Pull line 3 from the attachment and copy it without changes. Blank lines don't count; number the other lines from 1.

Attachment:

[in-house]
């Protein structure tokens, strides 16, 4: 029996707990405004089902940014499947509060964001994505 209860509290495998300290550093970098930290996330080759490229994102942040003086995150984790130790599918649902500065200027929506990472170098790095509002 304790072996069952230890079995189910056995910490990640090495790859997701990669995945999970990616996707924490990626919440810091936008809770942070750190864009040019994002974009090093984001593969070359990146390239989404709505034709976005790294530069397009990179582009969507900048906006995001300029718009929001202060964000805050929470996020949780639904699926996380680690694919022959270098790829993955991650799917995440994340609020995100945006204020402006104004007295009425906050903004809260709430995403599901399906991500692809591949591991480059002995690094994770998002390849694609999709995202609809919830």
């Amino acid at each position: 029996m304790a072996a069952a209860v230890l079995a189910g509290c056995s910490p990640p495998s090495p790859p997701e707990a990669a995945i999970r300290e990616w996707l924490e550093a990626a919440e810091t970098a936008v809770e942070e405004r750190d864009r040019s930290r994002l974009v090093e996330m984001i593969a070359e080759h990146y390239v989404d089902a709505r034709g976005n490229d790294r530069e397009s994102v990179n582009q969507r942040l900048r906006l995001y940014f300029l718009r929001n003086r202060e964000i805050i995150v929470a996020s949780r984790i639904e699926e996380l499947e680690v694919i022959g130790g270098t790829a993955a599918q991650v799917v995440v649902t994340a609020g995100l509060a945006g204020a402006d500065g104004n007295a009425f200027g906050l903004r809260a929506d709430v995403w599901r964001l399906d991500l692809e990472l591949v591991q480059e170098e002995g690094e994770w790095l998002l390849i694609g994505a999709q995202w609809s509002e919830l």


């Amino acid at each position: 029996m304790a072996a069952a209860v230890l079995a189910g509290c056995s910490p990640p495998s090495p790859p997701e707990a990669a995945i999970r300290e990616w996707l924490e550093a990626a919440e810091t970098a936008v809770e942070e405004r750190d864009r040019s930290r994002l974009v090093e996330m984001i593969a070359e080759h990146y390239v989404d089902a709505r034709g976005n490229d790294r530069e397009s994102v990179n582009q969507r942040l900048r906006l995001y940014f300029l718009r929001n003086r202060e964000i805050i995150v929470a996020s949780r984790i639904e699926e996380l499947e680690v694919i022959g130790g270098t790829a993955a599918q991650v799917v995440v649902t994340a609020g995100l509060a945006g204020a402006d500065g104004n007295a009425f200027g906050l903004r809260a929506d709430v995403w599901r964001l399906d991500l692809e990472l591949v591991q480059e170098e002995g690094e994770w790095l998002l390849i694609g994505a999709q995202w609809s509002e919830l």